Administrators and student leaders will update students and take questions about MSUM’s budget crisis at a Thursday forum.
The meeting, scheduled for 2 p.m. in CMU 101, comes the day before an important deadline in the university’s efforts to deal with a projected $2.2 million deficit this year, $4.9 million next year and possible additional $3 million the following year. The 97 professors who received early retirement offers in the mail a few weeks ago have until Friday to accept or reject them. There will be at least one buyout accepted per department – about 35 total. They are intended to voluntarily reduce the workforce to match persistently declining enrollment.
“Students have a vested interest in the outcome of the situation, and if you know only a little bit about the situation it can sound more alarming than it is,” said MSUM spokesman Dave Wahlberg.
Helping students develop a complete perspective on the budget crisis, he said, is “what we’re hoping to do at this forum.”
The forum won’t reveal any previously unreleased information, Wahlberg said, but it will give people who haven’t been following developments a chance to catch up.
“If you haven’t been involved in the conversation there will be a lot of new information,” he said.
At a previous student budget forum on Oct. 18, attended by more than 30 students, some raised concerns about the effects of significantly reducing the faculty workforce. A week earlier, a Facebook group emerged to “demand alternatives.” As of Sunday, “Save Our School: 125 More Years,” had 430 “likes.”
The most recent post, from Oct. 25, states: “Due to the early retirement offers that have already been sent to members of the faculty, we have decided to make our next plans based on the numbers of acceptance. Please standby as we respectfully await the difficult decisions our faculty are making.”
It lists five impacts of “extreme faculty cuts,” including fewer classes offered, larger class sizes, potential elimination of majors and minors, reduction in educational quality and local economic ramifications.
In various public appearances, Blackhurst has said that after the buyouts, MSUM will still have the lowest student-to-faculty ratio among comparable institutions in the state.
President Edna Szymanski has said class sizes will increase and class offerings will be reduced “a wee bit.”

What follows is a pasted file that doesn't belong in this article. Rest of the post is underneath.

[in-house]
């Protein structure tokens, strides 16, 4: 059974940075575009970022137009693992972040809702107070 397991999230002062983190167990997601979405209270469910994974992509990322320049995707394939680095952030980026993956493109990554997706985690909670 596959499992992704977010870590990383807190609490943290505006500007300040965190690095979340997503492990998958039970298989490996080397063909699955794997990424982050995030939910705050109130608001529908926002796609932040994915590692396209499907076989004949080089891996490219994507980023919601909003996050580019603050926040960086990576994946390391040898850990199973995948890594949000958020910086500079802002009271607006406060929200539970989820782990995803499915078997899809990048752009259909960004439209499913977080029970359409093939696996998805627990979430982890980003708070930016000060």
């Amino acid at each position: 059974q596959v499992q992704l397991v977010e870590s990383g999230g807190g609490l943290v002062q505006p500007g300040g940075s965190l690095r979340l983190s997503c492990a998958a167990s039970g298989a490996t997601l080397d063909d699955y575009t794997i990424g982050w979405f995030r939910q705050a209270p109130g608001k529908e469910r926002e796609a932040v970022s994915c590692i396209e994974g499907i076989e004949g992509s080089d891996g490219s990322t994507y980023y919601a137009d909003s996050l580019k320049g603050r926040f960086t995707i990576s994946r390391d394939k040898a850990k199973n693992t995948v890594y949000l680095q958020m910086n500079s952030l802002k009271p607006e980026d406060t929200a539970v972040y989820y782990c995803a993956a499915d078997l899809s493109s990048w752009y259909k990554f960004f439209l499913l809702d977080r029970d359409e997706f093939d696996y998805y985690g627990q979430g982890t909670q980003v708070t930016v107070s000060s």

Decisions about whether or how to cut programs are being delayed until the university has a better idea of how much the buyouts will save. An advisory group of professors recommended evaluating possible deeper cuts based on enrollment and cost per department. The Faculty Senate rejected another recommendation – that each department submit a 600-word statement about strengths and long-term vision.
Faculty union board member Paul Harris, the history department chair, said the group reasoned departments should not have to justify their existence – especially in so few words.
But CT Hanson, an advisory group member and mass communication department chair, likened the statements to something that would be included in a corporation’s annual report, so investors – in this case, deans – could make more informed decisions.
“If you combine facts with a forward looking document which the 600-word document was intended to be, then those who have to make investment decisions have a more complete database for making a decision to invest or not invest in a given (department),” Hanson wrote in an email.
In a Facebook message exchange, someone posting on behalf of “Save Our School: 125 More Years” declined to be interviewed or reveal his or her identity. The person did offer a few comments, such as “we still think there needs to be a balanced approach to MSUM’s budget problems, including looking at ways to boost enrollment.”
The person wrote: “We aren’t interested in our group being the news. We are interested in good decision-making and ensuring administrators think about student concerns.”
Student Senate president Kevin Struxness said he believes students’ concerns are being considered.
“I truly feel the decisions (administrators) make put the students first,” he said.
He said he is “willing to listen to any student’s questions and recommendations.” Struxness can be reached at email@example.com.
The chalkboard outside the Student Senate office displays a similar invitation – one student leaders have repeated throughout the semester:
“Concerned About Campus Issues? Let your voice be heard, Talk to SENATE!!! We’re OUR voice, ‘a closed mouth does not get fed.’”
BY BRYCE HAUGEN